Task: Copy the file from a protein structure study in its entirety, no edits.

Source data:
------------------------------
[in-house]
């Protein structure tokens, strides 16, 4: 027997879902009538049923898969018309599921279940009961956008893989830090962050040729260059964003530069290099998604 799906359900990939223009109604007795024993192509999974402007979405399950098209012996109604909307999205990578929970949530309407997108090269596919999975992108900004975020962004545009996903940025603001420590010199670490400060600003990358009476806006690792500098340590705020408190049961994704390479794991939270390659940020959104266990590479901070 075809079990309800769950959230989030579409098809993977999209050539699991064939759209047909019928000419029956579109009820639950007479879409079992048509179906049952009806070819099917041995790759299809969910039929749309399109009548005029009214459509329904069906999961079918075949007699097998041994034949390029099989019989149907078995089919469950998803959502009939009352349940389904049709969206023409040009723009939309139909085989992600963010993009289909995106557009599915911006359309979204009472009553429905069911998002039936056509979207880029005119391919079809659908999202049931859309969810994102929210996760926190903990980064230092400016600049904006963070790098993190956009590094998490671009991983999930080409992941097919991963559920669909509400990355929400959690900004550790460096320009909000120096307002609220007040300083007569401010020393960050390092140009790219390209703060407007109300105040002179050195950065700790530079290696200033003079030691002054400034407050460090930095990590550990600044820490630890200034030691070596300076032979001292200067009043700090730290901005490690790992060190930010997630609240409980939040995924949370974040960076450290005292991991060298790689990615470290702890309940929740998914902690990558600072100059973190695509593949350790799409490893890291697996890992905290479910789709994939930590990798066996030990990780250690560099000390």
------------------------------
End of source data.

[in-house]
């Protein structure tokens, strides 16, 4: 027997879902009538049923898969018309599921279940009961956008893989830090962050040729260059964003530069290099998604 799906359900990939223009109604007795024993192509999974402007979405399950098209012996109604909307999205990578929970949530309407997108090269596919999975992108900004975020962004545009996903940025603001420590010199670490400060600003990358009476806006690792500098340590705020408190049961994704390479794991939270390659940020959104266990590479901070 075809079990309800769950959230989030579409098809993977999209050539699991064939759209047909019928000419029956579109009820639950007479879409079992048509179906049952009806070819099917041995790759299809969910039929749309399109009548005029009214459509329904069906999961079918075949007699097998041994034949390029099989019989149907078995089919469950998803959502009939009352349940389904049709969206023409040009723009939309139909085989992600963010993009289909995106557009599915911006359309979204009472009553429905069911998002039936056509979207880029005119391919079809659908999202049931859309969810994102929210996760926190903990980064230092400016600049904006963070790098993190956009590094998490671009991983999930080409992941097919991963559920669909509400990355929400959690900004550790460096320009909000120096307002609220007040300083007569401010020393960050390092140009790219390209703060407007109300105040002179050195950065700790530079290696200033003079030691002054400034407050460090930095990590550990600044820490630890200034030691070596300076032979001292200067009043700090730290901005490690790992060190930010997630609240409980939040995924949370974040960076450290005292991991060298790689990615470290702890309940929740998914902690990558600072100059973190695509593949350790799409490893890291697996890992905290479910789709994939930590990798066996030990990780250690560099000390």